Perhaps, according to some very interesting new findings.
Academics at Birmingham's Aston University took a representative sample of more than 560,000 business owners in 42 countries from two major entrepreneurship studies and analysed why they started their own company.
They found that western countries have a preference for maverick entrepreneurs who inspire and motivate others with a bold personal vision, while more ruthless qualities such as a willingness to engage in hostile competition to achieve goals find more approval in non-Western cultures.
Preferences in societies like Britain and the US for charismatic business leaders like Sir Richard Branson and Mark Zuckerberg could explain lower levels of entrepreneurship than other parts of the world, the report said.
Latin American and South East Asian nations were found to simultaneously tolerate ruthlessness and find charismatic leadership highly desirable.
These locations also exhibit the highest rates of entrepreneurial activity, with around 25% of the adult population in the Philippines and Bolivia running a company, compared to around 7% in the UK.
The researchers concluded that two main styles of leadership, charismatic and self-protective, are the biggest determinants of entrepreneurship.
Self-protective leaders take a hard-nosed approach to getting what they want, readily engaging in competition and even conflict while simultaneously embracing 'face-saving' behaviour so that their relationships with others are not badly tarnished.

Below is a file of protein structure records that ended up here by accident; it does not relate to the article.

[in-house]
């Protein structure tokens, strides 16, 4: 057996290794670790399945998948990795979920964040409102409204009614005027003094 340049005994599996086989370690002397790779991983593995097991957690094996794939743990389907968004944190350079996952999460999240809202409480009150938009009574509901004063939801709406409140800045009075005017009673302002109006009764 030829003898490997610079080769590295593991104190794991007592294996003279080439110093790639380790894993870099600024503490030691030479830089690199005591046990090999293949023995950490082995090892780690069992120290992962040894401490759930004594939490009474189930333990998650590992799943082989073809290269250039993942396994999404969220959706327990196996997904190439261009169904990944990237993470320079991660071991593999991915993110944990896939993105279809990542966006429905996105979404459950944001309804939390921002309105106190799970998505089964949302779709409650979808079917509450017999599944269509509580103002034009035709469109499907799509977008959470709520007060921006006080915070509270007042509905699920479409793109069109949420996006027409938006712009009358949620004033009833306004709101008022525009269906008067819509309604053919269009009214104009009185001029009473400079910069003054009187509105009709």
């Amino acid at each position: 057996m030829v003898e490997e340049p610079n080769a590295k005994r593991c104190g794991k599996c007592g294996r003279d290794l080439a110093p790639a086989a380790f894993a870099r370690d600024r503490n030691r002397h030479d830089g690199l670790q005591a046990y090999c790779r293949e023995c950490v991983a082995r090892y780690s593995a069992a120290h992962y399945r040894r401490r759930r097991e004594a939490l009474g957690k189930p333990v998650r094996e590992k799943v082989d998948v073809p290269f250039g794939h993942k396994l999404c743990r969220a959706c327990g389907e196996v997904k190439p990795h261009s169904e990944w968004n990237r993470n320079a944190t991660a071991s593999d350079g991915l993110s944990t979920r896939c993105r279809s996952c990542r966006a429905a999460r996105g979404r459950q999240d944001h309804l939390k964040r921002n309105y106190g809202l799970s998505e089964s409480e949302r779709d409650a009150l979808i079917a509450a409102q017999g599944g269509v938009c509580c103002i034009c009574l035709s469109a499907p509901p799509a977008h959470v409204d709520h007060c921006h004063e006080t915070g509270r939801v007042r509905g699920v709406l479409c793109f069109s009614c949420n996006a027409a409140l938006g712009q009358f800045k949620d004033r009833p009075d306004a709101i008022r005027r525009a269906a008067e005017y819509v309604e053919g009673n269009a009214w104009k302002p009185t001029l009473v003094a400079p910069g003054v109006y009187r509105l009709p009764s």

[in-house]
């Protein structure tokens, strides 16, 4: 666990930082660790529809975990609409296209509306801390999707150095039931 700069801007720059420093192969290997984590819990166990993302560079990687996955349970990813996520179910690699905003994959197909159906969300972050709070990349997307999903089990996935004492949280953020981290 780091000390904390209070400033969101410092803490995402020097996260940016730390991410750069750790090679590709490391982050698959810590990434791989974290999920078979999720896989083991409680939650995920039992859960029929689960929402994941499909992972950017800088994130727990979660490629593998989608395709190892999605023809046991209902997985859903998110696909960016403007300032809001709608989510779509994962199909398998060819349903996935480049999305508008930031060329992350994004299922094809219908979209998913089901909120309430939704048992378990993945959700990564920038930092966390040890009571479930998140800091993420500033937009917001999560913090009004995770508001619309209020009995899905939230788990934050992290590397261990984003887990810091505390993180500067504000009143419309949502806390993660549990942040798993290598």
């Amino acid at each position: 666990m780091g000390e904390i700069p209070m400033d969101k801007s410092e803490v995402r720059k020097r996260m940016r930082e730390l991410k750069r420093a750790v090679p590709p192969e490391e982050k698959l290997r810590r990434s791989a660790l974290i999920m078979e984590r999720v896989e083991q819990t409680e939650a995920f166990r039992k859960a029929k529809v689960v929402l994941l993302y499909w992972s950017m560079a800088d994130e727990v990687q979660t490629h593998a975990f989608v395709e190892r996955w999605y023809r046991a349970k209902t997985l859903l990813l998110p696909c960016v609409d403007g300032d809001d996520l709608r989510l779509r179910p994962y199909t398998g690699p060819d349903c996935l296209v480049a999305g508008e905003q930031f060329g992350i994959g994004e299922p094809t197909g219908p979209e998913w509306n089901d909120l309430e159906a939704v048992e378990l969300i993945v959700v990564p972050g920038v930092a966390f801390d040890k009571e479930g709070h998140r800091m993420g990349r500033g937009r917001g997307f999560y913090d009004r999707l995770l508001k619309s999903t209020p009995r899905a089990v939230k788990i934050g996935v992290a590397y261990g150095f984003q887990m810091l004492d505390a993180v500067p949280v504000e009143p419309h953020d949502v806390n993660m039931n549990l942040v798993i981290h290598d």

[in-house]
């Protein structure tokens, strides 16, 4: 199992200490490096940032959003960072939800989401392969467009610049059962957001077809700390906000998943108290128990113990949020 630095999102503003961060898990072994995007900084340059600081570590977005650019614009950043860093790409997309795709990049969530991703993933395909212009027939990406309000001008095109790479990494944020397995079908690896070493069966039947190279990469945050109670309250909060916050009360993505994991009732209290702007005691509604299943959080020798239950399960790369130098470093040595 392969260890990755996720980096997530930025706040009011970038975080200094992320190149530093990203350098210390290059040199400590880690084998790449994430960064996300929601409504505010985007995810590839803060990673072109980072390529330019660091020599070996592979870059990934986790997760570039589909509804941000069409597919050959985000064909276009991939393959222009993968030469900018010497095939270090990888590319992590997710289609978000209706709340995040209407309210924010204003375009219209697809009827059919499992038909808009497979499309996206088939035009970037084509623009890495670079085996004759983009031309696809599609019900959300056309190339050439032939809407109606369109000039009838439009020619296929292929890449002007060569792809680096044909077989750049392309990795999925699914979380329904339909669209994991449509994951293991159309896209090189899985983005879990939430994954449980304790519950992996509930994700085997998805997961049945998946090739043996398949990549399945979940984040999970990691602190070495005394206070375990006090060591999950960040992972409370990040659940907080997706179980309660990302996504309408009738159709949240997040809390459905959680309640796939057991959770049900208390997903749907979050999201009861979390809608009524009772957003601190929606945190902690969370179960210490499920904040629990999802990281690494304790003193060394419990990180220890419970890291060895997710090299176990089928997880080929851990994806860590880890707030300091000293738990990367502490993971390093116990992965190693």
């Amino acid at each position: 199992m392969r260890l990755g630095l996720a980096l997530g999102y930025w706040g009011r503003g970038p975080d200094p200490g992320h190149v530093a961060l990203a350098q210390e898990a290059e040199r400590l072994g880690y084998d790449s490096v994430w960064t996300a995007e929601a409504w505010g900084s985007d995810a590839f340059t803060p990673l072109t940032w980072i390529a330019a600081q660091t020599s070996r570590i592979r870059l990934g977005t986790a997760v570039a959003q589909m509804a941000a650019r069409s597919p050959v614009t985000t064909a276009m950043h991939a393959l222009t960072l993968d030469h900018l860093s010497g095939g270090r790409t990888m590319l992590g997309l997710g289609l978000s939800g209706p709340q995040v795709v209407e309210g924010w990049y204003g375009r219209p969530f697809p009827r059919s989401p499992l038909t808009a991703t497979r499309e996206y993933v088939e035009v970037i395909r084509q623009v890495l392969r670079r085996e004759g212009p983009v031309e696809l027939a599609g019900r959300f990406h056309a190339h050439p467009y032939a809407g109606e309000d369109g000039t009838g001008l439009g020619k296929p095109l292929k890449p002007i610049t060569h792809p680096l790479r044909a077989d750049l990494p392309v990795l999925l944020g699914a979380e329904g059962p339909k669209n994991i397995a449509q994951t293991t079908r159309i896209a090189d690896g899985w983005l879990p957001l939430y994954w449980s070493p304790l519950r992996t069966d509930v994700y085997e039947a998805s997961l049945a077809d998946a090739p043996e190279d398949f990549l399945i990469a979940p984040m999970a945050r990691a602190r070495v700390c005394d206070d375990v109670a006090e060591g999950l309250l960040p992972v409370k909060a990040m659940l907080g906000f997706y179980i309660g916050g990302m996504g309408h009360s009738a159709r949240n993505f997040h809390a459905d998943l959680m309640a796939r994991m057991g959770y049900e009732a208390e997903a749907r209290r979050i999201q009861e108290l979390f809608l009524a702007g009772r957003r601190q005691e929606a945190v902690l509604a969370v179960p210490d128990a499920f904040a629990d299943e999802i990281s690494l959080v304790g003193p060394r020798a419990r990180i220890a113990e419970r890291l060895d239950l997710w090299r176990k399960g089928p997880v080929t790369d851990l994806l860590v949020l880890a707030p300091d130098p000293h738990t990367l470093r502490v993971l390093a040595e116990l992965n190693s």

This style is seen as more acceptable in Asian, Middle Eastern and Latin American cultures.
But the same leader attributes are generally frowned upon in Northern European and 'Anglo-Saxon' countries, where self-protective leadership is negatively negatively.
Here leaders are expected to be approachable, to de-emphasise differences in social status and to consult with their followers.
Ute Stephan, professor of entrepreneurship at Aston Business School and director of the Aston Centre for Research into International Entrepreneurship and Business, said the findings could help business support groups tailor programmes to reflect cultural preferences for certain types of leader.
"With this research we find that cultural stereotypes about ideal leaders drive entrepreneurship rates and that there are indeed different ‘types’ of entrepreneurial culture," she said. "So one size does not fit all.
"There are important lessons for us as educators regarding how we present leaders and entrepreneurial role models.
"There are also important lessons for entrepreneurs who trade across borders. They are going to be perceived as more competent and desirable collaboration partners if they comply with the dominant leadership ideals in the host countries."
What do you think? Will being more ruthless help us get more entrepreneurial? Comment below.